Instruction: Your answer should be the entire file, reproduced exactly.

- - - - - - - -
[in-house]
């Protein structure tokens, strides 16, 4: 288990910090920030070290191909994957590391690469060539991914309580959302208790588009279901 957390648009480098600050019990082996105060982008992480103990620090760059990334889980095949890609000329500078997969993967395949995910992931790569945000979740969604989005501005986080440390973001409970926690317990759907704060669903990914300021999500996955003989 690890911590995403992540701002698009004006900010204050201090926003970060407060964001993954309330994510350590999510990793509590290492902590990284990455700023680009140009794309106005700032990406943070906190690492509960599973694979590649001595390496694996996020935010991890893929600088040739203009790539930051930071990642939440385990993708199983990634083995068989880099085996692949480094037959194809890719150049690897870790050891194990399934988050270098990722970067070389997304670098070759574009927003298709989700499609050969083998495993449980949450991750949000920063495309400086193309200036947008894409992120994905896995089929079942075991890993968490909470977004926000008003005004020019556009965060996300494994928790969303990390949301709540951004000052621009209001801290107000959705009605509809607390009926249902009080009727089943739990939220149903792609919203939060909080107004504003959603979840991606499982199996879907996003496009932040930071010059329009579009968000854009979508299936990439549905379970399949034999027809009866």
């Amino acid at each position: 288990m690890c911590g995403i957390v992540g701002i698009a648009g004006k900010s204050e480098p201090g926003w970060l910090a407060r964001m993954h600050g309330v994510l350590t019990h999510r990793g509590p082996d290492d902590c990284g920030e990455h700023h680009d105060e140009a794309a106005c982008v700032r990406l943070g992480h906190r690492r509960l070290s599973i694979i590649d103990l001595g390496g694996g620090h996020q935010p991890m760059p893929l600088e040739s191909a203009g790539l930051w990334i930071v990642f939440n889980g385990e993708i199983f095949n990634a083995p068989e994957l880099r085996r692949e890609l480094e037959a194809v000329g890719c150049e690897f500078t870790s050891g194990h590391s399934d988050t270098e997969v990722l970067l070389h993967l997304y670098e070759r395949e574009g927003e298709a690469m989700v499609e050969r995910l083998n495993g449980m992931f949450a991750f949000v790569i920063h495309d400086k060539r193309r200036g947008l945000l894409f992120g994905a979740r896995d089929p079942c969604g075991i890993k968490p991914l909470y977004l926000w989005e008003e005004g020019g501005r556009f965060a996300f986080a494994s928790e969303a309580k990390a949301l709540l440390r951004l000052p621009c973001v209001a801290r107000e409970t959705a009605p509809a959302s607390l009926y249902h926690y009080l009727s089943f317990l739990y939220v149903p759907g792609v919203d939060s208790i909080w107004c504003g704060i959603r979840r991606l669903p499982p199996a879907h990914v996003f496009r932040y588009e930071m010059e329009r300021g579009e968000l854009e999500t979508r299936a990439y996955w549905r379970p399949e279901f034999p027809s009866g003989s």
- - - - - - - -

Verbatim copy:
[in-house]
């Protein structure tokens, strides 16, 4: 288990910090920030070290191909994957590391690469060539991914309580959302208790588009279901 957390648009480098600050019990082996105060982008992480103990620090760059990334889980095949890609000329500078997969993967395949995910992931790569945000979740969604989005501005986080440390973001409970926690317990759907704060669903990914300021999500996955003989 690890911590995403992540701002698009004006900010204050201090926003970060407060964001993954309330994510350590999510990793509590290492902590990284990455700023680009140009794309106005700032990406943070906190690492509960599973694979590649001595390496694996996020935010991890893929600088040739203009790539930051930071990642939440385990993708199983990634083995068989880099085996692949480094037959194809890719150049690897870790050891194990399934988050270098990722970067070389997304670098070759574009927003298709989700499609050969083998495993449980949450991750949000920063495309400086193309200036947008894409992120994905896995089929079942075991890993968490909470977004926000008003005004020019556009965060996300494994928790969303990390949301709540951004000052621009209001801290107000959705009605509809607390009926249902009080009727089943739990939220149903792609919203939060909080107004504003959603979840991606499982199996879907996003496009932040930071010059329009579009968000854009979508299936990439549905379970399949034999027809009866």
């Amino acid at each position: 288990m690890c911590g995403i957390v992540g701002i698009a648009g004006k900010s204050e480098p201090g926003w970060l910090a407060r964001m993954h600050g309330v994510l350590t019990h999510r990793g509590p082996d290492d902590c990284g920030e990455h700023h680009d105060e140009a794309a106005c982008v700032r990406l943070g992480h906190r690492r509960l070290s599973i694979i590649d103990l001595g390496g694996g620090h996020q935010p991890m760059p893929l600088e040739s191909a203009g790539l930051w990334i930071v990642f939440n889980g385990e993708i199983f095949n990634a083995p068989e994957l880099r085996r692949e890609l480094e037959a194809v000329g890719c150049e690897f500078t870790s050891g194990h590391s399934d988050t270098e997969v990722l970067l070389h993967l997304y670098e070759r395949e574009g927003e298709a690469m989700v499609e050969r995910l083998n495993g449980m992931f949450a991750f949000v790569i920063h495309d400086k060539r193309r200036g947008l945000l894409f992120g994905a979740r896995d089929p079942c969604g075991i890993k968490p991914l909470y977004l926000w989005e008003e005004g020019g501005r556009f965060a996300f986080a494994s928790e969303a309580k990390a949301l709540l440390r951004l000052p621009c973001v209001a801290r107000e409970t959705a009605p509809a959302s607390l009926y249902h926690y009080l009727s089943f317990l739990y939220v149903p759907g792609v919203d939060s208790i909080w107004c504003g704060i959603r979840r991606l669903p499982p199996a879907h990914v996003f496009r932040y588009e930071m010059e329009r300021g579009e968000l854009e999500t979508r299936a990439y996955w549905r379970p399949e279901f034999p027809s009866g003989s």